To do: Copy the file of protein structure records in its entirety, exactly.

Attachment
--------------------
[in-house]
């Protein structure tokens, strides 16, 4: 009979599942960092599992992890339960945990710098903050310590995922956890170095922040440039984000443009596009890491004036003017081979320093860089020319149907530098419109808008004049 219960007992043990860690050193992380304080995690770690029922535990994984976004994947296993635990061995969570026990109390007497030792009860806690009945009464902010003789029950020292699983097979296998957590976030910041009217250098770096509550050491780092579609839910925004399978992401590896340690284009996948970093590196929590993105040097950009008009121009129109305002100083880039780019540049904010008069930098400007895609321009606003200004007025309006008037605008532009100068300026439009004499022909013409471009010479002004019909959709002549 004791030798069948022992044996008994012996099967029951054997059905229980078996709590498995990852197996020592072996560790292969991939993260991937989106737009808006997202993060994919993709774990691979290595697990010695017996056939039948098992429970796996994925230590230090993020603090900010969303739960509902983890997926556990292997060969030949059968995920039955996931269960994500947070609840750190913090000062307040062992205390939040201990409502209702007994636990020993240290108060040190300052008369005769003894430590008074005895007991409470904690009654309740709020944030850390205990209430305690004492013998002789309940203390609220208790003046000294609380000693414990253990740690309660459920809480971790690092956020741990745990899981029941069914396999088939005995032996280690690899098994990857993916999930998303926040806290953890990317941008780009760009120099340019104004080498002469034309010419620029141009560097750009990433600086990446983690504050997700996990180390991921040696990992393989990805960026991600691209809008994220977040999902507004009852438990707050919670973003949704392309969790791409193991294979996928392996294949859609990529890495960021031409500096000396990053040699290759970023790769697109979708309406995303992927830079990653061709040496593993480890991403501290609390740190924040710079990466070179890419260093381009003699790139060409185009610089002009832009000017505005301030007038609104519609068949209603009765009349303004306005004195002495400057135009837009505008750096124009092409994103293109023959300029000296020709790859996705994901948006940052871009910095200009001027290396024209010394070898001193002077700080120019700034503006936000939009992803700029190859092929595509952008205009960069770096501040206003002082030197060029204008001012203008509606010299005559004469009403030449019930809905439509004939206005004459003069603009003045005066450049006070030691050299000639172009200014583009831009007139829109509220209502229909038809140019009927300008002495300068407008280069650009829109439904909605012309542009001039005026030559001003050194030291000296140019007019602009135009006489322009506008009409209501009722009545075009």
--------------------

[in-house]
């Protein structure tokens, strides 16, 4: 009979599942960092599992992890339960945990710098903050310590995922956890170095922040440039984000443009596009890491004036003017081979320093860089020319149907530098419109808008004049 219960007992043990860690050193992380304080995690770690029922535990994984976004994947296993635990061995969570026990109390007497030792009860806690009945009464902010003789029950020292699983097979296998957590976030910041009217250098770096509550050491780092579609839910925004399978992401590896340690284009996948970093590196929590993105040097950009008009121009129109305002100083880039780019540049904010008069930098400007895609321009606003200004007025309006008037605008532009100068300026439009004499022909013409471009010479002004019909959709002549 004791030798069948022992044996008994012996099967029951054997059905229980078996709590498995990852197996020592072996560790292969991939993260991937989106737009808006997202993060994919993709774990691979290595697990010695017996056939039948098992429970796996994925230590230090993020603090900010969303739960509902983890997926556990292997060969030949059968995920039955996931269960994500947070609840750190913090000062307040062992205390939040201990409502209702007994636990020993240290108060040190300052008369005769003894430590008074005895007991409470904690009654309740709020944030850390205990209430305690004492013998002789309940203390609220208790003046000294609380000693414990253990740690309660459920809480971790690092956020741990745990899981029941069914396999088939005995032996280690690899098994990857993916999930998303926040806290953890990317941008780009760009120099340019104004080498002469034309010419620029141009560097750009990433600086990446983690504050997700996990180390991921040696990992393989990805960026991600691209809008994220977040999902507004009852438990707050919670973003949704392309969790791409193991294979996928392996294949859609990529890495960021031409500096000396990053040699290759970023790769697109979708309406995303992927830079990653061709040496593993480890991403501290609390740190924040710079990466070179890419260093381009003699790139060409185009610089002009832009000017505005301030007038609104519609068949209603009765009349303004306005004195002495400057135009837009505008750096124009092409994103293109023959300029000296020709790859996705994901948006940052871009910095200009001027290396024209010394070898001193002077700080120019700034503006936000939009992803700029190859092929595509952008205009960069770096501040206003002082030197060029204008001012203008509606010299005559004469009403030449019930809905439509004939206005004459003069603009003045005066450049006070030691050299000639172009200014583009831009007139829109509220209502229909038809140019009927300008002495300068407008280069650009829109439904909605012309542009001039005026030559001003050194030291000296140019007019602009135009006489322009506008009409209501009722009545075009």